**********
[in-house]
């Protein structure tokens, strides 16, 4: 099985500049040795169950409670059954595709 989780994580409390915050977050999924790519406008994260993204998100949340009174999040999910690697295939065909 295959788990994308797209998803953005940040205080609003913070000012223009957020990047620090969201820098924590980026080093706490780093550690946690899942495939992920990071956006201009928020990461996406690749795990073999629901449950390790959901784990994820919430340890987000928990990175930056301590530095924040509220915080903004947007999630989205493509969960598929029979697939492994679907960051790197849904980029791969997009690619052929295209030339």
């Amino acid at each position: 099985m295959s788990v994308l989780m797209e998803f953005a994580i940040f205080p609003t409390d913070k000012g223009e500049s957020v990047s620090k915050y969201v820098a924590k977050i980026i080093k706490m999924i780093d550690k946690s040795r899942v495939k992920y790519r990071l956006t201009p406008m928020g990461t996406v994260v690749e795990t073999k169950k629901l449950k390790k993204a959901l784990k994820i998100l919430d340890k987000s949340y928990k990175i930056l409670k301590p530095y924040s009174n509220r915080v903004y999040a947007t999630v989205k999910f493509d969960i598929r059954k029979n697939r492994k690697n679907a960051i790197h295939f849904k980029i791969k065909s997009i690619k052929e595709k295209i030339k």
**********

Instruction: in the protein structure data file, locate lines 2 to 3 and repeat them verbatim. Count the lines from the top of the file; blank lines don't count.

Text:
């Protein structure tokens, strides 16, 4: 099985500049040795169950409670059954595709 989780994580409390915050977050999924790519406008994260993204998100949340009174999040999910690697295939065909 295959788990994308797209998803953005940040205080609003913070000012223009957020990047620090969201820098924590980026080093706490780093550690946690899942495939992920990071956006201009928020990461996406690749795990073999629901449950390790959901784990994820919430340890987000928990990175930056301590530095924040509220915080903004947007999630989205493509969960598929029979697939492994679907960051790197849904980029791969997009690619052929295209030339």
């Amino acid at each position: 099985m295959s788990v994308l989780m797209e998803f953005a994580i940040f205080p609003t409390d913070k000012g223009e500049s957020v990047s620090k915050y969201v820098a924590k977050i980026i080093k706490m999924i780093d550690k946690s040795r899942v495939k992920y790519r990071l956006t201009p406008m928020g990461t996406v994260v690749e795990t073999k169950k629901l449950k390790k993204a959901l784990k994820i998100l919430d340890k987000s949340y928990k990175i930056l409670k301590p530095y924040s009174n509220r915080v903004y999040a947007t999630v989205k999910f493509d969960i598929r059954k029979n697939r492994k690697n679907a960051i790197h295939f849904k980029i791969k065909s997009i690619k052929e595709k295209i030339k």